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PPP Poll: Walker: 50, Barrett: 47

The PPP pollsters assert that the race between Scott Walker and Tom Barett is “tightening,” but is that necessarily the case?

PPP's final poll on the Wisconsin recall finds Scott Walker ahead, but also a race that's tightening. Walker leads Tom Barrett 50-47. That's down from 50-45 on a PPP poll conducted three weeks ago and it's also down from a 52-45 lead that Walker posted in a Marquette Law poll released last week.

Barrett is actually winning independent voters by a 48-46 margin. The reason he continues to trail overall is that Republicans are more excited about voting in Tuesday's election than Democrats are.


Ed Morrissey takes issue with PPP’s faulty analysis:

PPP compares itself to Marquette as a way to argue for a changing electorate too, but that’s a false comparison. One can make comparisons within a survey series for that kind of argument, as PPP also does when noting the change from the 50/45 from three weeks ago in its own polls, but a comparison against another pollster as a series is invalid. It’s worth pointing out, too, that even within the PPP series, a chance from 50/45 to 50/47 is statistical noise, well within the margin of error. It’s basically no change at all.

It’s also worth mentioning that the latest PPP poll omits a third recall candidate – Independent Hari Triveda – who was included in the Daily KOS/Public Policy Polling survey conducted last May. In short, since Barrett is reportedly winning independent voters, this convenient omission is perhaps one reason why Scott Walker appears to be losing steam. Even so, as PPP notes, Walker has a solid 51/47 approval rating and is steadily gaining support among three important demographics: men (52-42), whites (52-46), and seniors (58-39). Voters in the Milwaukee suburbs, too, prefer Scott Walker by a (72-29) margin. This is good news.


On the other hand, given the fact election officials estimate at least 2.6 million people will participate in the recall process (or in other words 500,000 more ballots will be cast on Tuesday than during the November 2010 election), it’s impossible to predict with certainty the outcome. Fortunately, however, according to Americans For Prosperity (AFP) President Tim Phillips, who spent last week in Wisconsin building support at the grassroots level for Team Walker, voters are growing increasingly receptive to the governor’s reforms.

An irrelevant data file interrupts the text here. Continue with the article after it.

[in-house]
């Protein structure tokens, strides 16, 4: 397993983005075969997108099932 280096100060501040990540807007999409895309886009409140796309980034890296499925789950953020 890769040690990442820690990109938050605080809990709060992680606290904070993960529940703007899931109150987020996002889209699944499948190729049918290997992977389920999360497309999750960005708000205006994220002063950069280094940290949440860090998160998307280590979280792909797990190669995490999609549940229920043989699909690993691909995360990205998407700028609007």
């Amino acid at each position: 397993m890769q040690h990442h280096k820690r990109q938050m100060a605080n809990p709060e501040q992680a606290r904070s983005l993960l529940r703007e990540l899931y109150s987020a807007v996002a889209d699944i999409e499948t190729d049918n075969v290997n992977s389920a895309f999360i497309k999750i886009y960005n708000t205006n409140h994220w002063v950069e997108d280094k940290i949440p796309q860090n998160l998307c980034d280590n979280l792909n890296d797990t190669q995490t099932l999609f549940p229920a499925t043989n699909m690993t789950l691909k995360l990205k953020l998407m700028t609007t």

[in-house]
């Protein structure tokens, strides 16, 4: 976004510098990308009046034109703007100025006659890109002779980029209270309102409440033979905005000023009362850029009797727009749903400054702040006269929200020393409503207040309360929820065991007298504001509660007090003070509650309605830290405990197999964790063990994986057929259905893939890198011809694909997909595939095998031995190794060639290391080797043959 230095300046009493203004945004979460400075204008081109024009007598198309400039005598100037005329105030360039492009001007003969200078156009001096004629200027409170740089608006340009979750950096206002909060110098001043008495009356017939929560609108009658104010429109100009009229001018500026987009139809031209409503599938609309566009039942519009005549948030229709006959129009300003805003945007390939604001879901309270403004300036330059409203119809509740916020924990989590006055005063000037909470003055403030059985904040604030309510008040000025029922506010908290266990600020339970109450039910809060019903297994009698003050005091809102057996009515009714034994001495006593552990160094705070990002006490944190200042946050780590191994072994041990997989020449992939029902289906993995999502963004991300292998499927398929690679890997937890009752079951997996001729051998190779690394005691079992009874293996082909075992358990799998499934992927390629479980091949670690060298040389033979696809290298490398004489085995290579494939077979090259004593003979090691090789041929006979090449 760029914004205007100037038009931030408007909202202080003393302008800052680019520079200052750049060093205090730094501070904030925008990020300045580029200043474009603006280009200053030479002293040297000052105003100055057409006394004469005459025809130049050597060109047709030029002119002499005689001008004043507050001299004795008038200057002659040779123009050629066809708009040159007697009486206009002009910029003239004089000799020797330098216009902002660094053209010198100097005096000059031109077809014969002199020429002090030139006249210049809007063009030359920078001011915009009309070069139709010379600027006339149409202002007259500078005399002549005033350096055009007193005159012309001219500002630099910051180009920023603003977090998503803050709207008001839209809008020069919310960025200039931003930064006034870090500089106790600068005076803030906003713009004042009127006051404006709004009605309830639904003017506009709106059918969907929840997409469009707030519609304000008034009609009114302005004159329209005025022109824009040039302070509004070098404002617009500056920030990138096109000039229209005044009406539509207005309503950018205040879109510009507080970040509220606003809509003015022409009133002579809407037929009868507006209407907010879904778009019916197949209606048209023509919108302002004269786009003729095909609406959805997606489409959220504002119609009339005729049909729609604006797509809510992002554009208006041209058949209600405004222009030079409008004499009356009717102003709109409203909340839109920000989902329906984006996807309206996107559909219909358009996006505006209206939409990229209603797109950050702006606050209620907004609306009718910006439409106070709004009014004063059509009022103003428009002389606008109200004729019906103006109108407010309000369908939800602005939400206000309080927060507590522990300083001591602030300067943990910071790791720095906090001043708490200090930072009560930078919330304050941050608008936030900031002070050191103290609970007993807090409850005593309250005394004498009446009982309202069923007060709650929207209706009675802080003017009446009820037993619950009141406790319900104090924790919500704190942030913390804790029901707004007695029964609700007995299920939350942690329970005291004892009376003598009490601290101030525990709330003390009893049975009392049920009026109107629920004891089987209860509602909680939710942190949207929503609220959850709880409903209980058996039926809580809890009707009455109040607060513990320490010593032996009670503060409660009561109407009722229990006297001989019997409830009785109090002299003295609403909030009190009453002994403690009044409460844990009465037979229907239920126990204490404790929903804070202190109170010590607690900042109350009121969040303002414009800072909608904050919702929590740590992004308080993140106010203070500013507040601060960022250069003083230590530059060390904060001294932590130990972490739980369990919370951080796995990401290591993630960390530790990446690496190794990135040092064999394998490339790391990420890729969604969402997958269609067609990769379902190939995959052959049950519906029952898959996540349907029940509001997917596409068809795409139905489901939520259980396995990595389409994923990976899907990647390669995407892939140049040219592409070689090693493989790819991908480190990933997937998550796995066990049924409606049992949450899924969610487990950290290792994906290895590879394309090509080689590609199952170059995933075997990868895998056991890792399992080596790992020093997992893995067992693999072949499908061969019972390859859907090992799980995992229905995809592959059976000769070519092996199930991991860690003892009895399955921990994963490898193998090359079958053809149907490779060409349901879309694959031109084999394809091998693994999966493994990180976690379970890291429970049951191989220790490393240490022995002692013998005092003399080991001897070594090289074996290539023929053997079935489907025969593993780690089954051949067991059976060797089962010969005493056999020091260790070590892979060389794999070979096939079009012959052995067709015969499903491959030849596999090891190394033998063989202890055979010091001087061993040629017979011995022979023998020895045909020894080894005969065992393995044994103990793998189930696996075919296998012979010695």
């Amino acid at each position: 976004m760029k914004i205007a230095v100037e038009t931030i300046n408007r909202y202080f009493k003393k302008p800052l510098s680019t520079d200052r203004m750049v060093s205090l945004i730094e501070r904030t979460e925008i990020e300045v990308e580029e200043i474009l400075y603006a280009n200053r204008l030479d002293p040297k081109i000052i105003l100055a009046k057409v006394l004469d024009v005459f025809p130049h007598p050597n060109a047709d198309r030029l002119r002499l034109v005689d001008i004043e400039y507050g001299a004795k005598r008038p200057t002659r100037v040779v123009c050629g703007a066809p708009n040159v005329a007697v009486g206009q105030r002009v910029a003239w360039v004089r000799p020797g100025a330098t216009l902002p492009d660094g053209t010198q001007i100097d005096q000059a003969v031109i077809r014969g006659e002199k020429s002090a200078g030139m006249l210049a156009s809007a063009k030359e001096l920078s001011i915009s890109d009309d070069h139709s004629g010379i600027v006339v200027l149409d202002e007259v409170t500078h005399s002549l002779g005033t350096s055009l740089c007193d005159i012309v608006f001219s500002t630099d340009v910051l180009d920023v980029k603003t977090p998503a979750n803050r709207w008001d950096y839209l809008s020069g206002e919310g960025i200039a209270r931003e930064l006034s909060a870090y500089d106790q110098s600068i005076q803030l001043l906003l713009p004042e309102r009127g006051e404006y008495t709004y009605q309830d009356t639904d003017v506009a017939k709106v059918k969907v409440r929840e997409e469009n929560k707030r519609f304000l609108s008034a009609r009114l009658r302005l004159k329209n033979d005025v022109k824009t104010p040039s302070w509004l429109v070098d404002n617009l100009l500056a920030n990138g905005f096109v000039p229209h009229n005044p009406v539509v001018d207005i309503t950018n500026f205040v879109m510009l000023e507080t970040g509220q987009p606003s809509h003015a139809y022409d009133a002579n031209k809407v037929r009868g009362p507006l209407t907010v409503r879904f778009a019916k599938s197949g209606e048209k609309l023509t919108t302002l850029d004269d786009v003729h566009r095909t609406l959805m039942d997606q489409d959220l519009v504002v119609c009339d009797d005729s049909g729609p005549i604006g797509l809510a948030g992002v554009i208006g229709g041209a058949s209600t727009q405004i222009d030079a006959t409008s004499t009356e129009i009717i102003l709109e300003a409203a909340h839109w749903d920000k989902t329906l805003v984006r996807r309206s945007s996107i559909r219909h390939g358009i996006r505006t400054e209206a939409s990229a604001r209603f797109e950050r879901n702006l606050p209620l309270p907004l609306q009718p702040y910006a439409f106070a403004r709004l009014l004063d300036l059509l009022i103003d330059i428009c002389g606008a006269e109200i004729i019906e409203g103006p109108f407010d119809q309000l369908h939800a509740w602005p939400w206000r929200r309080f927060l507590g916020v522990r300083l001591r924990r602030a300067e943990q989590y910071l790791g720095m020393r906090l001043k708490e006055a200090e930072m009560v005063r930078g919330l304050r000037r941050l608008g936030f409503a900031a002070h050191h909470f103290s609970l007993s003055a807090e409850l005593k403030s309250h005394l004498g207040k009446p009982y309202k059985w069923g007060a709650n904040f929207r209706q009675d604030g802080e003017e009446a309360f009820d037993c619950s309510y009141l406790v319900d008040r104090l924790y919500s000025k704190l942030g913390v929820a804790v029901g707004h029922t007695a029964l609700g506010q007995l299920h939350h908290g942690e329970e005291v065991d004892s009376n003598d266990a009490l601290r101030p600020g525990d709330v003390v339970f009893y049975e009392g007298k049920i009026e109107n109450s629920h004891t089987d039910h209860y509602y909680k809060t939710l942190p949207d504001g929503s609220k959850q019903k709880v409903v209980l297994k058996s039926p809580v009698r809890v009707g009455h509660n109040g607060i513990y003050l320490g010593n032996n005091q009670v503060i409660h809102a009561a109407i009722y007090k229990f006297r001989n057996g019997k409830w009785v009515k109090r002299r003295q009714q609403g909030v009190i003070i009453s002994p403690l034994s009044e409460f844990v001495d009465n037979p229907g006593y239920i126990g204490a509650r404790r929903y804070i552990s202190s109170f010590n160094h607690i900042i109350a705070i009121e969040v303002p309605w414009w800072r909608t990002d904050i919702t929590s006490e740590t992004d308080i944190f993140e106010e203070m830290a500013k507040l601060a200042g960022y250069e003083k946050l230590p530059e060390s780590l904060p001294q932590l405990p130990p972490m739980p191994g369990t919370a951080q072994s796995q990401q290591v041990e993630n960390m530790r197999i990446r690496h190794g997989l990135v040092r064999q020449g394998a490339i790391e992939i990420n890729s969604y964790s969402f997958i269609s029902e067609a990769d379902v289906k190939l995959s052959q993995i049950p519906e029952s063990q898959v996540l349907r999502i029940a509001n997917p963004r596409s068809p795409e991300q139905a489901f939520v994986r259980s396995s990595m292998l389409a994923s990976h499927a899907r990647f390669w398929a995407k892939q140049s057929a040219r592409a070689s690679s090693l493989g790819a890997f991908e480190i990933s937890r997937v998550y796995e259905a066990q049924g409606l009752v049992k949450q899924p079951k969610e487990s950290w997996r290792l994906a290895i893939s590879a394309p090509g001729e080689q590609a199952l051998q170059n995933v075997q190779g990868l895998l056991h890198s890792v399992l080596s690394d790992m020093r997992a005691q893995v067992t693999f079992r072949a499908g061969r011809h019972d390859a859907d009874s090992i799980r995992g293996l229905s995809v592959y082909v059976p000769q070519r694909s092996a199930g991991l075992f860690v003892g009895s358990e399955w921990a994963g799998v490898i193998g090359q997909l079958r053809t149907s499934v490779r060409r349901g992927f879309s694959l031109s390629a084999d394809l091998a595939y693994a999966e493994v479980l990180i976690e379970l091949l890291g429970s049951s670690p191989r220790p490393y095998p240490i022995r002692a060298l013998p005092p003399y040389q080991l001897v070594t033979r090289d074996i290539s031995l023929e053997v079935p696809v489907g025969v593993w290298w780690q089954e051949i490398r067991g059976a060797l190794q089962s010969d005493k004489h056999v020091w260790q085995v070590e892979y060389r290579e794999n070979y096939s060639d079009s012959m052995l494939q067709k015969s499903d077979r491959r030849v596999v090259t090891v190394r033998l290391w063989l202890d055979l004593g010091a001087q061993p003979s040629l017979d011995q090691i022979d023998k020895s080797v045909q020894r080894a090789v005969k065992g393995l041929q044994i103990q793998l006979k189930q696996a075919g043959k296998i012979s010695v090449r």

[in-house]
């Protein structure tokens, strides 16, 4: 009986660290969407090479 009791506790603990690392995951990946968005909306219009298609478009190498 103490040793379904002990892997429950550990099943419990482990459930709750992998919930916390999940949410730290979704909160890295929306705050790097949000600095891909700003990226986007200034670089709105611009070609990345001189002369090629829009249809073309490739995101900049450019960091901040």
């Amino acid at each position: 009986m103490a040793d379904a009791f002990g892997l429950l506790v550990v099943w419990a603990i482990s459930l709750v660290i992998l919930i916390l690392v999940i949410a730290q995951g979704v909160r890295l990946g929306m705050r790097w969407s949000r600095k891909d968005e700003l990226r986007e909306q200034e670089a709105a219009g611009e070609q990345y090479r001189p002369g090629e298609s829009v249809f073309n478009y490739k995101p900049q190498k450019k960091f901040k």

As I've traveled across Wisconsin, I've found that the vendetta from the government unions is no longer wearing well. Instead, Wisconsinites are considering whether or not the budget reforms passed by Governor Walker are making their lives better. And, we're finding that the answer is a steady "yes" from Milwaukee to Wausau to La Crosse and all over the state.

It's easy to see why - Walker's reforms have wiped out a $3.6 billion budget deficit while actually creating a $154 million surplus. By government workers contributing a small amount to their benefits – just like in the private industry - millions of taxpayer dollars have been saved in every city across the state.

Moreover, for the first time in 12 years, local property taxes have gone down for families and businesses. In fact, every Wisconsin citizen can now go to and see just how much money they’ve saved. I proudly thank the Dane County Tea Party for the hard work they’ve done to create this, right in the belly of the beast in Madison.

Most important – and inconvenient for the Left - has been the recent news that Governor Walker's reforms have helped create an atmosphere where over 23,000 private sector jobs have been created. All these success are due to the leadership in Wisconsin because truly, without these reforms, Wisconsin would be drowning in debt, unemployment, high taxes, and low educational standards.


As we’ve argued many times, the outcome of the Wisconsin recall election will reverberate throughout the nation. That being the case, we’ll have full election coverage starting tomorrow. Stay tuned!

Update: A WeAskAmerica poll dropped today showing Scott Walker leading Tom Barrett by 12 percentage points. That said, it’s important to take these numbers with a grain of salt.

Those surprising results would project at a 56-44 final win for Walker. HOWEVER, while Walker continues to lead Barrett, we once again caution readers that this is an extremely difficult election to predict. Turnout is king in all elections, and it may be even more important in this one. Wisconsin’s labor movement is keen to get as many of the anti-Walker voters to the polls as possible and have displayed the ability to rally their troops effectively. And Wisconsin regulations allow Election Day voter registration with a minimum of residency documentation–something that has both sides whispering of potential abuse from their opponents.


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